This happened to me the other day at the end of my Fabulous Yoga Arms class, when I learned that one of my students was getting married, and wanted to tone her arms because she's wearing a strapless gown. She's not so different from any other bride except that she's in her late 50s. I soon learned that she was marrying her high school sweetheart 40 years after their first meeting. Both had previous marriages _ hers ended when her first husband died suddenly. She spent many years alone before hooking up with her old boyfriend, probably after years of wondering if she would ever find love again.
I love everything about this story, from the bride and her friend griping about her inept wedding planner to the bride's desire for a big wedding complete with a tent and catered dinner at her summer home and her friends flying in from all over the country for the ceremony. Yes, I am an incurable romantic, always have been. I love romantic comedies _ the intriguing banter between couples at the outset of a romance, the courting, wondering whether there will be a kiss at the door (I'm also incurably old-fashioned), all of it. I especially love when people find love in middle age or beyond after they've suffered heartache and loss. It's proof that the heart can be broken, but not destroyed. It is solid proof that if you hang in there, you might just find a happy ending.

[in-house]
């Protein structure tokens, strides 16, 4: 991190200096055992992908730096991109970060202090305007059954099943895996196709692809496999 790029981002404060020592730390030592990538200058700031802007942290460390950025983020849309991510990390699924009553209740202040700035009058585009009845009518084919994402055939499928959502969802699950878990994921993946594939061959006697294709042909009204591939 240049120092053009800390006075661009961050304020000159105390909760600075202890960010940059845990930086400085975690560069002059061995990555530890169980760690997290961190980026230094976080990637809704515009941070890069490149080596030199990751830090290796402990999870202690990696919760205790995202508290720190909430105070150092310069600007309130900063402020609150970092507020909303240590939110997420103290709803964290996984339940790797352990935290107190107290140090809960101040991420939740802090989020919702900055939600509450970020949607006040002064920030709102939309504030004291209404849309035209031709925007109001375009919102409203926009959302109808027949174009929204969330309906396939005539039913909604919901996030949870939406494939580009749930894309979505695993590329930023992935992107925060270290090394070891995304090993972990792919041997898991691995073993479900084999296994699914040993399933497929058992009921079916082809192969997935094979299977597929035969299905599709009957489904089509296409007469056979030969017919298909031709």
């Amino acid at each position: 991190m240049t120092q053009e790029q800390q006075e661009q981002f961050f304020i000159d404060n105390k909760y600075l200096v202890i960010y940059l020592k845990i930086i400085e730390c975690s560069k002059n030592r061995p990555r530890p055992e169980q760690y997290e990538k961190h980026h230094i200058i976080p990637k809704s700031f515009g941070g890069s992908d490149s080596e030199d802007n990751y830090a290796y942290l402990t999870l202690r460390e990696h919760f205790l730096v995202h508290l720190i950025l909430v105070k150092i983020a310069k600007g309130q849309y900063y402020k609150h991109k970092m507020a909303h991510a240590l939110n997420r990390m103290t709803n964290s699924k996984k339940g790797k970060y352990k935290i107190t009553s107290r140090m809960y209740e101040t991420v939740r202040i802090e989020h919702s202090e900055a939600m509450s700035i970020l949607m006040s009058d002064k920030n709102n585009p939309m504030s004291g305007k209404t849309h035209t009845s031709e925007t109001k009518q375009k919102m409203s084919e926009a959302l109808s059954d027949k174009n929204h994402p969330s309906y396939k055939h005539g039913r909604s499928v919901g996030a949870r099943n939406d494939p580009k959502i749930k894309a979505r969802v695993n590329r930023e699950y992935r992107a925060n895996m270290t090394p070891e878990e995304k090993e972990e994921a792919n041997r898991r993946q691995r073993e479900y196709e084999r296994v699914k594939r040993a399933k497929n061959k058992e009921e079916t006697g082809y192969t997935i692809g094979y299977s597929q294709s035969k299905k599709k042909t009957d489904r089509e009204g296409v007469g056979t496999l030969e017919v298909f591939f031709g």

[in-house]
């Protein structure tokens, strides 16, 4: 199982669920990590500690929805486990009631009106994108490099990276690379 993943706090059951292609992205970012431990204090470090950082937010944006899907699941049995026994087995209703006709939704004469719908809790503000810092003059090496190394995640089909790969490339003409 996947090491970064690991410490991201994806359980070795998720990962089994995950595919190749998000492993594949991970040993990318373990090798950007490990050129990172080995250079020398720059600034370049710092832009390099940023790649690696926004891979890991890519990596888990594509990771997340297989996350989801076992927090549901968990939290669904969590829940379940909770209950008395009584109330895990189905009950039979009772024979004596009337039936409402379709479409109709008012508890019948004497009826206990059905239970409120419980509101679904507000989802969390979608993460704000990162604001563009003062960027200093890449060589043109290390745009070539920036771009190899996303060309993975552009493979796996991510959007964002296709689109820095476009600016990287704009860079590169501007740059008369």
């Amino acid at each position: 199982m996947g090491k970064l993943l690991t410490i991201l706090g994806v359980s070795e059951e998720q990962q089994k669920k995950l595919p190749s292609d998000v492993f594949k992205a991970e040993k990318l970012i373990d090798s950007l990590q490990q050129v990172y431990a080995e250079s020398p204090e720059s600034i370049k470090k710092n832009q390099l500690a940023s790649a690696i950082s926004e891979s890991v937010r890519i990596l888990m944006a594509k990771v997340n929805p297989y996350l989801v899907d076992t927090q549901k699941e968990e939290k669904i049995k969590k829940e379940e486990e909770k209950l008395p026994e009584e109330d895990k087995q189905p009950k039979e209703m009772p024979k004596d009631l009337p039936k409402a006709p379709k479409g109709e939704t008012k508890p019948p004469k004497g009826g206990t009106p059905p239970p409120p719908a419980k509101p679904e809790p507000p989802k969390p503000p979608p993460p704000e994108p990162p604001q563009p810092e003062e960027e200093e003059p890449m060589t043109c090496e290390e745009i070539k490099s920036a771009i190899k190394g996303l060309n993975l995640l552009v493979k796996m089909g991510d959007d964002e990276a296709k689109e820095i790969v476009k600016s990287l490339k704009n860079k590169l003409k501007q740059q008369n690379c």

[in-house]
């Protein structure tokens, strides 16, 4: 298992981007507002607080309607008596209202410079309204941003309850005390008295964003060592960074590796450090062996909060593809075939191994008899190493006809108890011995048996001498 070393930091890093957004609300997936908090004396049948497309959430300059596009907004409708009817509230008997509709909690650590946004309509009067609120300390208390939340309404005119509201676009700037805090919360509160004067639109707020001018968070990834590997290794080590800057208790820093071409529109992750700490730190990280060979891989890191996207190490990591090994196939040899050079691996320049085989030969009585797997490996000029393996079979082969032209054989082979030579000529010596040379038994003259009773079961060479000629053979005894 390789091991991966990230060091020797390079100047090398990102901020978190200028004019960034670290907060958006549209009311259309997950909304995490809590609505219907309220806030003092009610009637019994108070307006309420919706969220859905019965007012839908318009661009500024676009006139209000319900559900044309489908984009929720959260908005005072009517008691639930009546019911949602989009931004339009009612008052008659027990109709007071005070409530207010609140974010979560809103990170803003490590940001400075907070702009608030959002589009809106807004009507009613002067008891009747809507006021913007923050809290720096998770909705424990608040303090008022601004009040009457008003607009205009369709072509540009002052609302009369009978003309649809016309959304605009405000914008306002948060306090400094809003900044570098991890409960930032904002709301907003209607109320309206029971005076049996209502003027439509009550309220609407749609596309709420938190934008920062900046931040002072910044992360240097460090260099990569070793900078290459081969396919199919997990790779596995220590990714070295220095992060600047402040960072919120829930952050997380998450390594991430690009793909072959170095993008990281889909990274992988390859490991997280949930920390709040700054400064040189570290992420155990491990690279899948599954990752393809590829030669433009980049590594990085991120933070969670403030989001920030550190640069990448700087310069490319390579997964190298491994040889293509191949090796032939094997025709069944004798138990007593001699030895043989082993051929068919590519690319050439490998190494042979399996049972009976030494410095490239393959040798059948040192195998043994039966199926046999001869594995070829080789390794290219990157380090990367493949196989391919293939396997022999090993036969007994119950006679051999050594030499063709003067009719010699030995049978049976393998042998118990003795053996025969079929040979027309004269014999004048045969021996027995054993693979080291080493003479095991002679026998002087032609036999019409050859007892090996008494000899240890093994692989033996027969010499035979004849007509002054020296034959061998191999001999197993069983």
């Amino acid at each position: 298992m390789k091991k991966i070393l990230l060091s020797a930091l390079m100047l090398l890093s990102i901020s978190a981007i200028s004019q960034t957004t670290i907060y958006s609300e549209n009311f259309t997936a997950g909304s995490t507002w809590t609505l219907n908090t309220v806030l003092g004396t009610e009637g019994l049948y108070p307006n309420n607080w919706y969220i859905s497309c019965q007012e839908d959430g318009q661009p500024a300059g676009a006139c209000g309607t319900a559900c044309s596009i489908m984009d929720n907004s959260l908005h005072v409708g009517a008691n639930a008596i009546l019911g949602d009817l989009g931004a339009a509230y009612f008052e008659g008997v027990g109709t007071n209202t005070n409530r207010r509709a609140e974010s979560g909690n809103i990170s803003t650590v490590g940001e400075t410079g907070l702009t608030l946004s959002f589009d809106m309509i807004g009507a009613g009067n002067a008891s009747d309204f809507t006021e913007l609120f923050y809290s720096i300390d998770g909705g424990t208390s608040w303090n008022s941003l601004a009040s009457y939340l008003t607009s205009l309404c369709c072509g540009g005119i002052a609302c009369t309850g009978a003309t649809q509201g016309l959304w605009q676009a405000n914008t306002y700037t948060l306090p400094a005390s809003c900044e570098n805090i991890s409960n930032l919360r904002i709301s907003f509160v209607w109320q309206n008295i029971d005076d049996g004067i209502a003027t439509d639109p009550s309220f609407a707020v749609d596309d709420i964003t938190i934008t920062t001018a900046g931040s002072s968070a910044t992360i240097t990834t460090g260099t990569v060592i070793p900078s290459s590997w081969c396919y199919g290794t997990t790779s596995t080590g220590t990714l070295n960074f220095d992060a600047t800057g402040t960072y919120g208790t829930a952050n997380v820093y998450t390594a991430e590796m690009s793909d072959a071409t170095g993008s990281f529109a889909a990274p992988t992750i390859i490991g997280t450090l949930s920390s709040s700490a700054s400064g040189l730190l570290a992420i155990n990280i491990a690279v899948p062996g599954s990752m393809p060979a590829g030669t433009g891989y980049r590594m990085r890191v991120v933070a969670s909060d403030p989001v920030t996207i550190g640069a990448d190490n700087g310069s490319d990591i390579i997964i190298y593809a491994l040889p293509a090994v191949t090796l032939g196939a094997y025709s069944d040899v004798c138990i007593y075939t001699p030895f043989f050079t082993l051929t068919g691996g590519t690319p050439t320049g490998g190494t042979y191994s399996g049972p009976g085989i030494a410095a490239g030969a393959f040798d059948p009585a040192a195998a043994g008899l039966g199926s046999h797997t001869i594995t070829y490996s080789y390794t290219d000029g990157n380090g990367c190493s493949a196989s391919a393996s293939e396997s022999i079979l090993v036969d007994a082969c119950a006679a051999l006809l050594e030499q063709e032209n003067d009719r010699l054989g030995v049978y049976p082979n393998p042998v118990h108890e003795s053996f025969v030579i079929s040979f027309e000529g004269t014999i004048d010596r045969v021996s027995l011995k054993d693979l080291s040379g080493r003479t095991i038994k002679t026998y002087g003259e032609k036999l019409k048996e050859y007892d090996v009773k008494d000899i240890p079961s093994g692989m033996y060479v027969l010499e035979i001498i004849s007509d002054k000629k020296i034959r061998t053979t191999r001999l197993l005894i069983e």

Maybe it's the change in seasons, but I've talked to a few people lately who are down _ unhappy with the way their life is going and their prospects for the future. One friend complained that he will never find love. Another griped about being without a job and bored out of her mind. When I asked both if they were doing yoga, they said they were not. That's probably why they fell into these negative thought patterns _ lamenting the past, worrying about the future, and definitely not staying with their breath or in the present moment. We all fall prey to it _ yes, I'm guilty as charged as well.
One of my yoga teachers ended a class with a great exercise for remembering to breathe _ five breaths an hour. She urged us to try to do it every hour to stay with our breath. It's not easy _ try it and you'll be amazed how hard it is to remember to stay with your breath throughout the day. But it's a potent reminder that our breath is really the only constant we have in our lives, and that when we stay with it, we are calmer and can enjoy exactly where we are.
I read a quote that I love on the Jiva Yoga Facebook page, a wonderful resource of inspiration in one of my favorite places, Hilton Head Island, S.C. "Holding on to anything is like holding on to your breath. You will suffocate. The only way to get anything in the physical universe is by letting go of it. Let go and it will be yours forever." _ Deepak Chopra